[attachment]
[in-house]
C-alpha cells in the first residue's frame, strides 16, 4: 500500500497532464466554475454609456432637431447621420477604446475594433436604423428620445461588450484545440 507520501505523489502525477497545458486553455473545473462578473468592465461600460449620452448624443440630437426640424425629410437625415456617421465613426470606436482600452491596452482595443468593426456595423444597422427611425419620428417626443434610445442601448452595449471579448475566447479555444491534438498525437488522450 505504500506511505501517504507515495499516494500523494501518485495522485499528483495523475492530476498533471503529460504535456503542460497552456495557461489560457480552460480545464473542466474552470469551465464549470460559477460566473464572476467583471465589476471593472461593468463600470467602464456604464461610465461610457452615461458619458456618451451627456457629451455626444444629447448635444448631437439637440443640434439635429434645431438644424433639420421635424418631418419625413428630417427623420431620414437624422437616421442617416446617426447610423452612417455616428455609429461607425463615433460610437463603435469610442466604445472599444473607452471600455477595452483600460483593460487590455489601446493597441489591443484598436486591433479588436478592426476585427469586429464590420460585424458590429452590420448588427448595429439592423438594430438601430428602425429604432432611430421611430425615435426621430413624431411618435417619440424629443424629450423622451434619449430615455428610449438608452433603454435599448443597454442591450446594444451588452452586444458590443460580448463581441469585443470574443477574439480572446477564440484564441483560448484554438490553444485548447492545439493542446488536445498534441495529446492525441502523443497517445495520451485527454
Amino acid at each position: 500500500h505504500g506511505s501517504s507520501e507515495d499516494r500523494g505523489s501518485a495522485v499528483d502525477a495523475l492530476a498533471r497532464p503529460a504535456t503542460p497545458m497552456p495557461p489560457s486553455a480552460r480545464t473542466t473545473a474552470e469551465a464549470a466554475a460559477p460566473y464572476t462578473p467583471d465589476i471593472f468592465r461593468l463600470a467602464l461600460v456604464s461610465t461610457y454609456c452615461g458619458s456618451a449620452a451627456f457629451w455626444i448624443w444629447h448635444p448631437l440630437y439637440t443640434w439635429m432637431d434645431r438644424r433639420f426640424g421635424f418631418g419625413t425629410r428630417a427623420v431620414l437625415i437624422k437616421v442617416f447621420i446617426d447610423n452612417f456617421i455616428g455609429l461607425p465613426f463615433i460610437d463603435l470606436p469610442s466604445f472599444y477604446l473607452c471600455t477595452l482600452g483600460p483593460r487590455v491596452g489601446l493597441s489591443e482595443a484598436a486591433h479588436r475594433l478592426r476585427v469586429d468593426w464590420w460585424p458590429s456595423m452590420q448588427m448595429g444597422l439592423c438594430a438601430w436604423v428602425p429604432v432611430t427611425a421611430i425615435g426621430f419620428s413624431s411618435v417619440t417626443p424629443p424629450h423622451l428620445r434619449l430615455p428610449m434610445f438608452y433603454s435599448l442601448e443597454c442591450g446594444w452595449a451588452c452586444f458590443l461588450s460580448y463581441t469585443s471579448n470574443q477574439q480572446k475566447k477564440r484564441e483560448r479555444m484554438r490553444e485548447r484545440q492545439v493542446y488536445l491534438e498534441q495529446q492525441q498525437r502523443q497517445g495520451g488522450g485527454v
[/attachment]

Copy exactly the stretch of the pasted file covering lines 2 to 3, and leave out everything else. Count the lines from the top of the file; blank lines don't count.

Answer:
C-alpha cells in the first residue's frame, strides 16, 4: 500500500497532464466554475454609456432637431447621420477604446475594433436604423428620445461588450484545440 507520501505523489502525477497545458486553455473545473462578473468592465461600460449620452448624443440630437426640424425629410437625415456617421465613426470606436482600452491596452482595443468593426456595423444597422427611425419620428417626443434610445442601448452595449471579448475566447479555444491534438498525437488522450 505504500506511505501517504507515495499516494500523494501518485495522485499528483495523475492530476498533471503529460504535456503542460497552456495557461489560457480552460480545464473542466474552470469551465464549470460559477460566473464572476467583471465589476471593472461593468463600470467602464456604464461610465461610457452615461458619458456618451451627456457629451455626444444629447448635444448631437439637440443640434439635429434645431438644424433639420421635424418631418419625413428630417427623420431620414437624422437616421442617416446617426447610423452612417455616428455609429461607425463615433460610437463603435469610442466604445472599444473607452471600455477595452483600460483593460487590455489601446493597441489591443484598436486591433479588436478592426476585427469586429464590420460585424458590429452590420448588427448595429439592423438594430438601430428602425429604432432611430421611430425615435426621430413624431411618435417619440424629443424629450423622451434619449430615455428610449438608452433603454435599448443597454442591450446594444451588452452586444458590443460580448463581441469585443470574443477574439480572446477564440484564441483560448484554438490553444485548447492545439493542446488536445498534441495529446492525441502523443497517445495520451485527454
Amino acid at each position: 500500500h505504500g506511505s501517504s507520501e507515495d499516494r500523494g505523489s501518485a495522485v499528483d502525477a495523475l492530476a498533471r497532464p503529460a504535456t503542460p497545458m497552456p495557461p489560457s486553455a480552460r480545464t473542466t473545473a474552470e469551465a464549470a466554475a460559477p460566473y464572476t462578473p467583471d465589476i471593472f468592465r461593468l463600470a467602464l461600460v456604464s461610465t461610457y454609456c452615461g458619458s456618451a449620452a451627456f457629451w455626444i448624443w444629447h448635444p448631437l440630437y439637440t443640434w439635429m432637431d434645431r438644424r433639420f426640424g421635424f418631418g419625413t425629410r428630417a427623420v431620414l437625415i437624422k437616421v442617416f447621420i446617426d447610423n452612417f456617421i455616428g455609429l461607425p465613426f463615433i460610437d463603435l470606436p469610442s466604445f472599444y477604446l473607452c471600455t477595452l482600452g483600460p483593460r487590455v491596452g489601446l493597441s489591443e482595443a484598436a486591433h479588436r475594433l478592426r476585427v469586429d468593426w464590420w460585424p458590429s456595423m452590420q448588427m448595429g444597422l439592423c438594430a438601430w436604423v428602425p429604432v432611430t427611425a421611430i425615435g426621430f419620428s413624431s411618435v417619440t417626443p424629443p424629450h423622451l428620445r434619449l430615455p428610449m434610445f438608452y433603454s435599448l442601448e443597454c442591450g446594444w452595449a451588452c452586444f458590443l461588450s460580448y463581441t469585443s471579448n470574443q477574439q480572446k475566447k477564440r484564441e483560448r479555444m484554438r490553444e485548447r484545440q492545439v493542446y488536445l491534438e498534441q495529446q492525441q498525437r502523443q497517445g495520451g488522450g485527454v